Experience, Modelling and Operationality
New Horizons in Institutional and Evolutionary Economics series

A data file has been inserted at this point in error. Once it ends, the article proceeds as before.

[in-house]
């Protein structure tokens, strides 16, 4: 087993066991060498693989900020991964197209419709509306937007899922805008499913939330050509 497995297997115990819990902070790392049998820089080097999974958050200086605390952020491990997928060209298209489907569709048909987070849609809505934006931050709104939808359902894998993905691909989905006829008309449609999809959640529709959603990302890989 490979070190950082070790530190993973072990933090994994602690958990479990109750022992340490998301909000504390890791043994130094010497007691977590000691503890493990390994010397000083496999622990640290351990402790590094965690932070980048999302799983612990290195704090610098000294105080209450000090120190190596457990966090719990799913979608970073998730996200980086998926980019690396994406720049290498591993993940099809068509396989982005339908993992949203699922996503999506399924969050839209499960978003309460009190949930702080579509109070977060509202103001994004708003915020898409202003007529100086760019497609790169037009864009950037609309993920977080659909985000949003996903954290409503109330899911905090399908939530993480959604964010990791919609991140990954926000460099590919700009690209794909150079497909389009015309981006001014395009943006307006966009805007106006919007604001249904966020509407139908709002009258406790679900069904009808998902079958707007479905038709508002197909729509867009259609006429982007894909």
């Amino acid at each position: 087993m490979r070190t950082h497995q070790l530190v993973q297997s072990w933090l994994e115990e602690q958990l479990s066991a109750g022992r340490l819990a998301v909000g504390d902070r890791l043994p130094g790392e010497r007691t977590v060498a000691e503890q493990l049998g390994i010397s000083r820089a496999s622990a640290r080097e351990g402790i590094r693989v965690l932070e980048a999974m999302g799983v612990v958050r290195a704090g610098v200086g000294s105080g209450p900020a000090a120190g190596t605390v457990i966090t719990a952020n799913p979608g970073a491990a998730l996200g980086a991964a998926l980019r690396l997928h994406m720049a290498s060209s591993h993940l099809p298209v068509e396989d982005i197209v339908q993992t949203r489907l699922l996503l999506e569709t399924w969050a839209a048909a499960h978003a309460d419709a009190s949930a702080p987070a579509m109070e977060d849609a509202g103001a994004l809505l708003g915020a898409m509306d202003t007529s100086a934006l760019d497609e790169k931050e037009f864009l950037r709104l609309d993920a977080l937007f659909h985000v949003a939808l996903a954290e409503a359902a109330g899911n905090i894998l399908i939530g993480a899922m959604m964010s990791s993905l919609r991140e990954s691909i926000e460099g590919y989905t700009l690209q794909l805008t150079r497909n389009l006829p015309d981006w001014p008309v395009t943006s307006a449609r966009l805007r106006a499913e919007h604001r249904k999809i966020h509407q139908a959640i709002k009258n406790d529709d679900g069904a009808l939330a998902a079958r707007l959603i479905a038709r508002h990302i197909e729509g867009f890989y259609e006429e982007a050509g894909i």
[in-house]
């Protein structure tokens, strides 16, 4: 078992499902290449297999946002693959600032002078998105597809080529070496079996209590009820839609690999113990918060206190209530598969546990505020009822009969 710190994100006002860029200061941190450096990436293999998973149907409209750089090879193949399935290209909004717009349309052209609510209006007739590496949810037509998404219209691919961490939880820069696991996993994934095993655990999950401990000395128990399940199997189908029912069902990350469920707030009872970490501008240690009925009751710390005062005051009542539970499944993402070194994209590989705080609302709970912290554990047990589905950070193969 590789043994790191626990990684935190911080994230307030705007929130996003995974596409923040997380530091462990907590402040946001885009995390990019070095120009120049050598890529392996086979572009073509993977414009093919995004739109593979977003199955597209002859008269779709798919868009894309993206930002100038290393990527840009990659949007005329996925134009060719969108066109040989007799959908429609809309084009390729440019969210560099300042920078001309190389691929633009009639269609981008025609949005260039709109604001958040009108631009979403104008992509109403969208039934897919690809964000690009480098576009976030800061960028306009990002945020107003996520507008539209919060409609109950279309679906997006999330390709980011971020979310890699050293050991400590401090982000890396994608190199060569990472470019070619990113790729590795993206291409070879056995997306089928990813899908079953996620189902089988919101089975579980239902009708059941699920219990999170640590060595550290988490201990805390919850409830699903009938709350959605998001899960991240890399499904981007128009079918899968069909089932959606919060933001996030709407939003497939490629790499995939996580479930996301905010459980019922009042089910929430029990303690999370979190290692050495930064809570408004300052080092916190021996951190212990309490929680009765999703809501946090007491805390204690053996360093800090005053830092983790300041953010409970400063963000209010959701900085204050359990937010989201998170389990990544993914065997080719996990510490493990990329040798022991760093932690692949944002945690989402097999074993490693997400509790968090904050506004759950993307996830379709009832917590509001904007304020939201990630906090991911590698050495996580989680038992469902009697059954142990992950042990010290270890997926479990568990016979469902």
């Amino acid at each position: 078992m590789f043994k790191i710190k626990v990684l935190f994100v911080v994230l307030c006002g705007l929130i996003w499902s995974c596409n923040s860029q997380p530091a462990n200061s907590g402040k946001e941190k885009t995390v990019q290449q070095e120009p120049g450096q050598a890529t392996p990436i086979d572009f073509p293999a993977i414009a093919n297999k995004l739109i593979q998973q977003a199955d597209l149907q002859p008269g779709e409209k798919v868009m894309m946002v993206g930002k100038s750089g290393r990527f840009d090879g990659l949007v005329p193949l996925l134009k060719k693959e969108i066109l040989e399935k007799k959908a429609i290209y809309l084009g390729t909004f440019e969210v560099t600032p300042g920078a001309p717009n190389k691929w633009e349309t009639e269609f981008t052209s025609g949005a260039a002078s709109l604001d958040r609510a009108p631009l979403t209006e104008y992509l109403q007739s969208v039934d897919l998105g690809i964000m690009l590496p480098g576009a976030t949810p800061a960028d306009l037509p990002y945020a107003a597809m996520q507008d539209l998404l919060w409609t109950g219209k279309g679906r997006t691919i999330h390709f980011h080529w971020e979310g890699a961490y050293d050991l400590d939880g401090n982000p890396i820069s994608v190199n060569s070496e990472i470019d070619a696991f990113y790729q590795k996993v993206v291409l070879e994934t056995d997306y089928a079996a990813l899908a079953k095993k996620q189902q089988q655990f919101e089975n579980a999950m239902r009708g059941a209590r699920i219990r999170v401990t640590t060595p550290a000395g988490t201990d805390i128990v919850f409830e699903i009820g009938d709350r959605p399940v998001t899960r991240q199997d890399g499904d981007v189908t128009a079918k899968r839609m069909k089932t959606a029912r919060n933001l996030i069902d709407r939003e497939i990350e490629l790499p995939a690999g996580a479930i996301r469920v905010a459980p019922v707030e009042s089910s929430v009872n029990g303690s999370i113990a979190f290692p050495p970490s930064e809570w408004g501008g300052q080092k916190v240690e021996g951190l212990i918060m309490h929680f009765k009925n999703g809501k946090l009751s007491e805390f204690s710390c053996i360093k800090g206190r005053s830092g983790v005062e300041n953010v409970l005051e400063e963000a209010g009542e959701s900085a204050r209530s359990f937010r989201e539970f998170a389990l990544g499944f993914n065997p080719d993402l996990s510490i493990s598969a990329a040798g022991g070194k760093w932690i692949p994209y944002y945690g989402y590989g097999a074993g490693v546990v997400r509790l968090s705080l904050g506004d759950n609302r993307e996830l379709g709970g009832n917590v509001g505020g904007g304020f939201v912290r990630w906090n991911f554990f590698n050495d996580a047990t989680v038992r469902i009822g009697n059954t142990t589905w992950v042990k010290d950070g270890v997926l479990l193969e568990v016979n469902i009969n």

The hard sciences are successful because they deal with the soft problems; the soft sciences are struggling because they deal with the hard problems. Heinz von Foerster (2003)1 This book is about deep complexity in social sciences. Deep complexity, abbreviated as DCX, is a term introduced here to denote the particular kind of complexity experienced in problem-situations which no method available in the current scientific literature can seemingly deal with satisfactorily. These situations I call deeply ill-structured problem-situations. The book is a long argument about how some deeply ill-structured problemsituations in social sciences can nevertheless be dealt with in a scientific manner. In order to analyse deeply ill-structured problem-situations, I argue that one needs to step outside the limits of the prevailing scientific paradigm and its disjunctive reasoning. This paradigm, which enjoys monopoly status in the hard sciences, excludes from its scope everything that cannot be grasped through the range of its concepts and tools. Deeply ill-structured problem-situations fall outside the boundaries of this paradigm. Yet it has succeeded in appearing as the sole, exclusive way to do science. But is it necessarily the unique way to put to work what is commonly understood as defining science? Science is a particular activity in the production of knowledge. It combines five properties: it is about some object or subject matter pertaining to some reality; it aims at some truth value or validity; it relies on an explicit conceptual and methodological framework; it is systematically exposed to public criticism and test;...